No usually offers cooking demos for Greenmarket buyers to sample the delicious and sometimes new and curious vegetables.  She often does the cooking herself.  Sometime she features a guest cook.

I can’t wait to see what gastronomic surprises she will bring home with her, along with the great stories and learning.  

Thursday, October 7, 2010

Taste of Greenmarket

Sweet Taste of Success

This year’s Taste of Greenmarket was a delicious triumph! 

They say the third time’s a charm and it proved true last night for this, the third annual food tasting event to benefit GrowNYC.  
The rain that had been showering New York City for the better part of two weeks stopped.
The location of the event in the Altman building on 18th Street between 6th and 7th Avenue allowed me to walk to and from the event, which made it all that much nicer. 
But only slightly more important, J  it allowed our host, Grow NYC, to present the entire Menu’s tasting and imbibing stations  all in one room. 

It made for a dazzlingly dramatic stage for the real stars. The Food.

I counted 24-plus chefs who were working very hard – while making it look so fun and easy – creating mini masterpieces from local farm-fresh food. 

And I caught up with one of my favorite Greenmarket farmers, Morse Pitts from Windfall Farms who told me it was a wonderful summer for the crops this year, especially compared to last year’s rainy season.  We enjoyed our photo shoot for the Homegrown book at the farm last Harvest Season when we were privileged to photograph Chef Peter Hoffman there as the site of his inspired farm.  That day was also the Farm’s annual, magical Harvest event, (that I wrote about last autumn.)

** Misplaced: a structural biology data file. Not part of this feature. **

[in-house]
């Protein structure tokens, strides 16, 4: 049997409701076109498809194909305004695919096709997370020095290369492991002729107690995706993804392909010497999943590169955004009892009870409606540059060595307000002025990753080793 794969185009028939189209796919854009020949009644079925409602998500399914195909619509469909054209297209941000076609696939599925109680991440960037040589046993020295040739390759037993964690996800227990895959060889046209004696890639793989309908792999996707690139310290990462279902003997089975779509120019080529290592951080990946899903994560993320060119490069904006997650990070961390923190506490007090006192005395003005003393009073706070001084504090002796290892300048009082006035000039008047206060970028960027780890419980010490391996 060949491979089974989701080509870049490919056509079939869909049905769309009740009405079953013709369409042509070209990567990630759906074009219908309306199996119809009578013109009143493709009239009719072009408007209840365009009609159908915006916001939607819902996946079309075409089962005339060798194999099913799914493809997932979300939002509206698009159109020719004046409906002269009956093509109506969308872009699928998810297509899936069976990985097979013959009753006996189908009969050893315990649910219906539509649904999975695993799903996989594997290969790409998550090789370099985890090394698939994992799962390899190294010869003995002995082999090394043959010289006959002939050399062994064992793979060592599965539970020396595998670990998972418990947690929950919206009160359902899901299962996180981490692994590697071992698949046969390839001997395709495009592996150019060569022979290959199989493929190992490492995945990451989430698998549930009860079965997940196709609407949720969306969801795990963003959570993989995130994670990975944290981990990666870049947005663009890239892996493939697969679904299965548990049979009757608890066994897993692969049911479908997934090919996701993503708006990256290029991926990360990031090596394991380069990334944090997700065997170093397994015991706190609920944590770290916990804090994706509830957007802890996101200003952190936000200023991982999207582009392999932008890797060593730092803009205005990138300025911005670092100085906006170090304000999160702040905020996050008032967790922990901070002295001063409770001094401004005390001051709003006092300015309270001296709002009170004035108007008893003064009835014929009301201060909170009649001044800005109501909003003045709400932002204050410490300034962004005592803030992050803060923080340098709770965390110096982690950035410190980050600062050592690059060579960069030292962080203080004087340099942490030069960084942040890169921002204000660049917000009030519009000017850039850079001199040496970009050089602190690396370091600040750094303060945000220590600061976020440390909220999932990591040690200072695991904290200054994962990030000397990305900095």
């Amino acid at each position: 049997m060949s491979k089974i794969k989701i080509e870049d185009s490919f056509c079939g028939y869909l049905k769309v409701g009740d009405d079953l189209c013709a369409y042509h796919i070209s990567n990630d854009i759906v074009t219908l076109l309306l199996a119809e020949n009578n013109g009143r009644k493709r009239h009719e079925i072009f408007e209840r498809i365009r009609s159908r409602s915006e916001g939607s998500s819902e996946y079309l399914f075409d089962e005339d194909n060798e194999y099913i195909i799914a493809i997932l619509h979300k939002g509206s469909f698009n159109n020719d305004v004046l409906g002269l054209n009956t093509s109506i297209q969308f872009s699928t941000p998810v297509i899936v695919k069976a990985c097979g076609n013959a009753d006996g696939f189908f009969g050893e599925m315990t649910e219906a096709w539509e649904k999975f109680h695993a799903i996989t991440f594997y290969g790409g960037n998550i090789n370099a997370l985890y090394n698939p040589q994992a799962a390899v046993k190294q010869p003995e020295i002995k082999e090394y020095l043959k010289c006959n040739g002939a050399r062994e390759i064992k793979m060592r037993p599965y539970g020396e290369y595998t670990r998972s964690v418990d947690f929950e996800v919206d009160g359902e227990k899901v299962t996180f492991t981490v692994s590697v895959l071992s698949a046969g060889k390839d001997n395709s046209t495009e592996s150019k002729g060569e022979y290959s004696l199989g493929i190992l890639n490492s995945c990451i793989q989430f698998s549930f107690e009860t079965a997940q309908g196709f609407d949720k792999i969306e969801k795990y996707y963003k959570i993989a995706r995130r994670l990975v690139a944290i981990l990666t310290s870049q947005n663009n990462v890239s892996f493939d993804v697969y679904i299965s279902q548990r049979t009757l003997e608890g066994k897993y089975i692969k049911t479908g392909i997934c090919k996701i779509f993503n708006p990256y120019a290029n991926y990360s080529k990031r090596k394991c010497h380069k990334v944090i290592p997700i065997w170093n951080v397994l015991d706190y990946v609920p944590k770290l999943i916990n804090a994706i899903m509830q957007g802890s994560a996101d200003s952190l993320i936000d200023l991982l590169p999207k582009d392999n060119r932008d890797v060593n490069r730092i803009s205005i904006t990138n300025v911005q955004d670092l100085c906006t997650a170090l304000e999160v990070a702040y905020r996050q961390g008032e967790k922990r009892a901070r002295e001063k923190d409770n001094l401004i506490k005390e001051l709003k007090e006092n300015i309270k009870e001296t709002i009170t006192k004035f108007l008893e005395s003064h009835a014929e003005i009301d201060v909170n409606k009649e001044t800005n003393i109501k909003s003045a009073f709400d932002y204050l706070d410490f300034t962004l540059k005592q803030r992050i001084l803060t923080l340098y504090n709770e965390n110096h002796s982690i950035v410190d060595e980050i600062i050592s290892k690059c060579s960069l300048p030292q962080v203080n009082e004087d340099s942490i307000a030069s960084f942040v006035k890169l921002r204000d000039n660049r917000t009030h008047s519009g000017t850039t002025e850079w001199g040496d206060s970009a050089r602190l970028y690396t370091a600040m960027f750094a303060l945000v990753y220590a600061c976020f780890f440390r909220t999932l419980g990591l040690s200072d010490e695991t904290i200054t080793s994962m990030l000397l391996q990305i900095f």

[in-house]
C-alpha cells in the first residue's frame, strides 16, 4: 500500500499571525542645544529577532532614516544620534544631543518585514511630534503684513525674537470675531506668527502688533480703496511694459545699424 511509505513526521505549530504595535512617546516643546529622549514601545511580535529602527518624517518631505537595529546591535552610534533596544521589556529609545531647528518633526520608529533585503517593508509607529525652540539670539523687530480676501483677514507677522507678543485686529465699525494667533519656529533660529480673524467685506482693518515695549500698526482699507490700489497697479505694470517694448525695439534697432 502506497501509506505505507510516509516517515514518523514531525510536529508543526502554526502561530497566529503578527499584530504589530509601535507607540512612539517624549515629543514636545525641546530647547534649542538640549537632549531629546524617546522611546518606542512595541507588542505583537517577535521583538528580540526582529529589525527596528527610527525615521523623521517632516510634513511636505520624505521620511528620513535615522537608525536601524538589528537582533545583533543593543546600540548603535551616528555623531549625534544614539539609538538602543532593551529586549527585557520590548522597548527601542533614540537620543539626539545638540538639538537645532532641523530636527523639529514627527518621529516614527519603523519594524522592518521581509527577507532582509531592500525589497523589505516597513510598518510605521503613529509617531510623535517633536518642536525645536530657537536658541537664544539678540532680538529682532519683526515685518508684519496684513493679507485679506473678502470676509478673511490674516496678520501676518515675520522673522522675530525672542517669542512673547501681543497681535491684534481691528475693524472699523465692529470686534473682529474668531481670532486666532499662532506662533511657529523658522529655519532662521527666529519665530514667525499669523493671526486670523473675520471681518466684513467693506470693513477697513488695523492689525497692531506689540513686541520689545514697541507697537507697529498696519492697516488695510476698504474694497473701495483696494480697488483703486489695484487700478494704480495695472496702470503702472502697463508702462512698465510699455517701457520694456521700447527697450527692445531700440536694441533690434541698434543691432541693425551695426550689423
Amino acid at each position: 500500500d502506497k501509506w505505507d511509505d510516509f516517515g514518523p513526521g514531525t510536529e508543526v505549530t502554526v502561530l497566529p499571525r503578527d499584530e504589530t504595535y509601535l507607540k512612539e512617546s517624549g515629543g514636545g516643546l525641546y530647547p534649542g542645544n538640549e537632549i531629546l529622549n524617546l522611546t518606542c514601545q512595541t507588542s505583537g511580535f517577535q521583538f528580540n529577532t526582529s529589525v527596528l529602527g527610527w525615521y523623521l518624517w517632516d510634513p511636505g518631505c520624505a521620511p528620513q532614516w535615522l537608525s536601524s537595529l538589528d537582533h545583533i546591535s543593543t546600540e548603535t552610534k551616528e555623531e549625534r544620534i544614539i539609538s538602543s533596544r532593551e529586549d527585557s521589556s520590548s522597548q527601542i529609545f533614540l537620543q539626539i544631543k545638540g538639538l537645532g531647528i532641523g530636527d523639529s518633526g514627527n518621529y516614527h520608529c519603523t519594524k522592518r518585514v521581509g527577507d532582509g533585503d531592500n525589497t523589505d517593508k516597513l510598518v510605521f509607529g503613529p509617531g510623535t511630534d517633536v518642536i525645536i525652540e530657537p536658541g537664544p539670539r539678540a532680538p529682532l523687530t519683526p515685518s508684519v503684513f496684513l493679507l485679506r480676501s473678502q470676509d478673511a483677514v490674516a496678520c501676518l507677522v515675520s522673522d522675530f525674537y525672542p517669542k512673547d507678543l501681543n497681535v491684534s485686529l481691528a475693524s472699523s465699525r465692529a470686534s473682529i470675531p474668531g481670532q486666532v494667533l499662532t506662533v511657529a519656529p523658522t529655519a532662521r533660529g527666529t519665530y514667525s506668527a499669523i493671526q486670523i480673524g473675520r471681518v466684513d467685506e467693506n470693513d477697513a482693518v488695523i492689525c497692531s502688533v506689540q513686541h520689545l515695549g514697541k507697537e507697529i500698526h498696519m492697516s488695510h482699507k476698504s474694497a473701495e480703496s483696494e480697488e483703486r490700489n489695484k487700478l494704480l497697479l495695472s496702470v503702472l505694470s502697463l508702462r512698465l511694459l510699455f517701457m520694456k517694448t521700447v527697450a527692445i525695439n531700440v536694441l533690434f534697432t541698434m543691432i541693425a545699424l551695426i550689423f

Be sure to visit the farm this Sunday: (
And don’t miss them at the Union Square Greenmarket every week. They still have beautiful squash and pretty pea blossoms! 

I attend the Greenmarket event to support the cause. And “my” chefs that are featured in my “Homegrown New York City” book about chefs inspired by their gardens and/or farms.